Lake Nasser divided Nubia into two parts. One hundred and twenty thousand people were resettled. Pagan ceremonies and the worship of river spirits take on new forms at the concrete estates built by the state.
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We cannot learn much about Nubia and its inhabitants from literature. In the late 1890’s, at the height of the colonial era, European researchers, sitting in their cabinets and writing about the fascinating practices of “primitive peoples”, did not have much material from Nubia to analyze – fortunately, because there is no doubt that more data would only result in an even stronger belief of their readers in the evolutionary superiority of their own culture. Merchants, travelers and English soldiers stationed in Egypt – the main sources of information about Nubia – only sporadically visited the country.
In the mid-twentieth century a significant number of archeologists began to come to Nubia to conduct their research. The construction of the Aswan Dam involved the creation of a large artificial reservoir – Lake Nasser. As a result, the treasures of several ancient civilizations were to be drowned under the water of the lake. The last stage of the dam construction was completed in the early 1970’s. An international group of workers, engineers and archaeologists was engaged in the project of saving the temple of Isis – which could be washed away by the artificial damming of the waters – and moving it to the new place. The temple complex in the form of 40,000 blocks was transported from the flooded island of Philae and – under the watchful eye of UNESCO – re-constructed on the island of Agilika, situated slightly higher.
The construction of the dam was of strategic significance for Egypt, and involved the complete resettlement of several Nubian tribes that had been living in the Nile Valley between Aswan and the area of Wādī Ḥalfā in Sudan for thousands of years. In total, over 120,000 Nubians were resettled from the flooded areas. More than half of them used to live on the Egyptian side of the border: on the west bank of the river in Aswan and around the town of Kom Ombo, about 50 kilometers north. Establishing a completely new settlement for such a poorly understood community posed many troubles for the administration. There was a need for extensive studies of Nubian customs and beliefs, which began in 1961 under the auspices of the American University of Cairo. The tribes of Kunuz, Fadikka and Wadi al-Arab were for the first time the focus of Egyptian and foreign ethnography.
According to the Nubians, at the bottom of the Nile there are palaces inhabited by river people, sheikhs, angels or dogri (in Mattokki language, spoken by Kenzi/Kunuz people). River creatures – just like the river itself – can be very unpredictable. Some of them – for example Aman Doger, a black, hairy monster with vertical red eyes – are responsible for inducing depression, emotional disorders or madness. Others are involved in initiating Nubian fortunetellers and healers. To perform such a role in the community, a woman must experience an episode of abduction to the dark bottom of the river and there acquire knowledge inaccessible to mortals. In liminal moments of life, the Nubians give offerings to the spirits of the river to appease them or to ask for support, and knowledge about how to do this is usually communicated to women in dreams.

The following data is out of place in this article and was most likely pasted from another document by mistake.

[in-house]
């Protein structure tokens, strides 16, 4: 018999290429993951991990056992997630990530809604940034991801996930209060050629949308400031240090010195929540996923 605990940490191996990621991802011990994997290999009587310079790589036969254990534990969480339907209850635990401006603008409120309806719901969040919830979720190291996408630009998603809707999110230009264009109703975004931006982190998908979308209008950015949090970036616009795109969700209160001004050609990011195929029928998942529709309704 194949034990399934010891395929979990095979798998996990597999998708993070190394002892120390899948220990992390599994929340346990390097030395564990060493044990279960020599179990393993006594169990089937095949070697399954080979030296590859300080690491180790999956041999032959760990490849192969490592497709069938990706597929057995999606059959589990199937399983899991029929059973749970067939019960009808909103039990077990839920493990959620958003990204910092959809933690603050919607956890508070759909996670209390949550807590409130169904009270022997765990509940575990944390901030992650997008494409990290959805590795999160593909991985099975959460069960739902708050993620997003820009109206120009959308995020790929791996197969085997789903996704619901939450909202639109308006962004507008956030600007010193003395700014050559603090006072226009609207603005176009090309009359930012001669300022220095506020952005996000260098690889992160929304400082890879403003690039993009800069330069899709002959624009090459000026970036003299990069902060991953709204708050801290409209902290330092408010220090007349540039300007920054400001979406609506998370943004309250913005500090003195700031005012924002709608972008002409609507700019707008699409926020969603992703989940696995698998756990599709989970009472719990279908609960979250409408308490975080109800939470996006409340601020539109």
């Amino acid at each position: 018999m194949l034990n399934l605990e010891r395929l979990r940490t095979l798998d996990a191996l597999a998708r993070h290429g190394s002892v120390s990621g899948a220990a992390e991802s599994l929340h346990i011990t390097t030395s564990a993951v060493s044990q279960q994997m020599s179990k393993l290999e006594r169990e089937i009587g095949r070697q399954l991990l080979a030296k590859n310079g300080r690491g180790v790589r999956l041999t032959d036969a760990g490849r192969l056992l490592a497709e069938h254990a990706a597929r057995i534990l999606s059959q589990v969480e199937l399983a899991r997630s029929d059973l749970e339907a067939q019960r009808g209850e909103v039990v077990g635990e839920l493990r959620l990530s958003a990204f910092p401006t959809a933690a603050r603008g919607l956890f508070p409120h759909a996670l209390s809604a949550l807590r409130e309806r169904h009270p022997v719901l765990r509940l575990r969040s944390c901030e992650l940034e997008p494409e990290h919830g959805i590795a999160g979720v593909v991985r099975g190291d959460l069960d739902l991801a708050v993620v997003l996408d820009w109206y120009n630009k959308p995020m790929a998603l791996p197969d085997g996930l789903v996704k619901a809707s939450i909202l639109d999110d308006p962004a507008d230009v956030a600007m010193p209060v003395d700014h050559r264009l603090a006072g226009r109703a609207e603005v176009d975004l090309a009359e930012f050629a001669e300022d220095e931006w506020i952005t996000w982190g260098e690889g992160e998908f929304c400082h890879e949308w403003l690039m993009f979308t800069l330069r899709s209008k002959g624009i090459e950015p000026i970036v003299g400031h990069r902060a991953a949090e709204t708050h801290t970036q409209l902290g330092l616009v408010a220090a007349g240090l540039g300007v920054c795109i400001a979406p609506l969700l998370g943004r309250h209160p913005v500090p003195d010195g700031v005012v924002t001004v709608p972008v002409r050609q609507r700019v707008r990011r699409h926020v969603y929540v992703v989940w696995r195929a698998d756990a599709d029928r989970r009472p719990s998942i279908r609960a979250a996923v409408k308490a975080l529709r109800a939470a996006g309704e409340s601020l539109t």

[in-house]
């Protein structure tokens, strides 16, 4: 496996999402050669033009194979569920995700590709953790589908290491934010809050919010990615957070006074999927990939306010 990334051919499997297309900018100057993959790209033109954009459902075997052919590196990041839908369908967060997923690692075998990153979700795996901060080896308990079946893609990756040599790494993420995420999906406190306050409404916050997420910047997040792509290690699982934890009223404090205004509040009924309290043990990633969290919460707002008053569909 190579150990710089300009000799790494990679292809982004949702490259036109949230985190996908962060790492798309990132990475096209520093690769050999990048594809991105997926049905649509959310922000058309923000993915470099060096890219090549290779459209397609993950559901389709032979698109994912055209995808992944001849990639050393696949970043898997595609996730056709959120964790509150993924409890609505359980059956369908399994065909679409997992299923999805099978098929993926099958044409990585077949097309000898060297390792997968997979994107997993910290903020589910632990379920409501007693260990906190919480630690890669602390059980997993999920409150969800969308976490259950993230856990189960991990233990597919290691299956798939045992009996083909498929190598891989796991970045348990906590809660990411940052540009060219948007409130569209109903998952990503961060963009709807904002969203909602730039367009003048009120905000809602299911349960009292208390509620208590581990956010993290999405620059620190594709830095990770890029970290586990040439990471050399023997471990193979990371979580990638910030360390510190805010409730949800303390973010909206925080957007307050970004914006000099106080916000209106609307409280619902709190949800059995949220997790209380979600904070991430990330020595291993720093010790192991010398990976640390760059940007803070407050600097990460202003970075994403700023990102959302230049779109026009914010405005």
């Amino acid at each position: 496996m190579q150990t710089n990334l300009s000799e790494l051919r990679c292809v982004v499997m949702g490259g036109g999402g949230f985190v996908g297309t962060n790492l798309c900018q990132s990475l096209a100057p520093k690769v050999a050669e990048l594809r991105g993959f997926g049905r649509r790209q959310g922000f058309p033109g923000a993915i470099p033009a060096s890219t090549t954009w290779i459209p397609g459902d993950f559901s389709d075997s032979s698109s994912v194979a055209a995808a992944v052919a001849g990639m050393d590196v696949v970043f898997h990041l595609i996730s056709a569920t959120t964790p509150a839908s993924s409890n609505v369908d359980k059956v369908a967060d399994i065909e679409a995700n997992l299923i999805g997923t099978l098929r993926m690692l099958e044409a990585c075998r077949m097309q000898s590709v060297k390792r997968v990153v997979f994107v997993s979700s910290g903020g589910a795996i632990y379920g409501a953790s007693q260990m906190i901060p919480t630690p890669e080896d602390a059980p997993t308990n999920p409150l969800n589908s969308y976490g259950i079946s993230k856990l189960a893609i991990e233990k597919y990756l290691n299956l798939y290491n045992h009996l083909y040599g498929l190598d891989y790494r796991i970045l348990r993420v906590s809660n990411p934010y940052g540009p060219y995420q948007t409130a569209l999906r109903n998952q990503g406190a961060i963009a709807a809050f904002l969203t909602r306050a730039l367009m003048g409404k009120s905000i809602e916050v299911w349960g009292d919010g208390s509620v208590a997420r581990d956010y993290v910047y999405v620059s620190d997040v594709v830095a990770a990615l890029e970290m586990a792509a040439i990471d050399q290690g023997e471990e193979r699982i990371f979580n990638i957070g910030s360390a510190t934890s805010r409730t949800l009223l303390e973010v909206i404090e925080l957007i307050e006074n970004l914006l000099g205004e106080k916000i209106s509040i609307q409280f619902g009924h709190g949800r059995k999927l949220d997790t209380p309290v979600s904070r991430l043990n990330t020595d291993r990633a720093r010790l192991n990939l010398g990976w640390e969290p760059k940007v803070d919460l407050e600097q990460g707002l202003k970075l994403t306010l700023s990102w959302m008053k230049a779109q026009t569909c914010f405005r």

Female river spirits are called in Arabic banat el nil –Daughters of the Nile. They are friendly by nature and – if they do not drag anyone into the river – they serve the community with advice and healing. To benefit from their help, the Nubians contact women who can contact these beings. The communication takes place by means of private rituals, ablutions in the river and throwing gifts such as henna, incense and perfumes into the Nile waters. By cherishing this close relationship, some Nubian women gained a special clairvoyance and healing abilities. Rituals are performed in places where the Daughters of the Nile have been seen before. Women unable to get pregnant go there during the new moon to wash their body seven times in the waters of the river.
Usually, however, ceremonies on the banks of the river are associated with key moments of passage from one stage of life to another. Riverside rites linked to birth are performed in a particularly meticulous manner. According to John G. Kennedy, a participant in the aforementioned ethnographic research, a woman waiting for her first labour dressed in white, put on golden jewelery and emphasized her eyes with a strong line made with charcoal. Similar to an Ancient Egyptian deity, with hands and chin covered with henna, she immersed herself in the river to receive blessings for her baby from the Daughters of the Nile and to secure the protection of the spirits during the labour. In Nubian metaphysics, supernatural beings appreciate and reward the beauty of mortals. During the labour, a knife or a nail was hidden under the woman’s pillow, and dates and sorghum seeds (an invitation for supporting spirits) were put in the bowl next to her head. The mother spat on her newborn seven times with pieces of a fresh date so that the baby would grow beautiful, healthy and bestowed with a nice voice. After delivery, a young boy with a knife held in his upraised hands led a procession to the river. The knife’s blade, a symbol of masculinity, was to protect the newborn against besmego, hostile ghosts of the deserts and mountains. All good aspects of the difficult life of the Nubians have always been associated with the Nile rather than with the harsh and dry desert landscape. The procession ended by the river into which the placenta was thrown, with seven dates, perfumes and incense. On the way back, the cheerful procession carried green palm twigs and canisters with water taken from the Nile. Twigs were scattered on the floor of the father’s house and sprinkled with water to fill the house with life. The remaining water (forty canisters) was poured onto the mother to make the final ablution.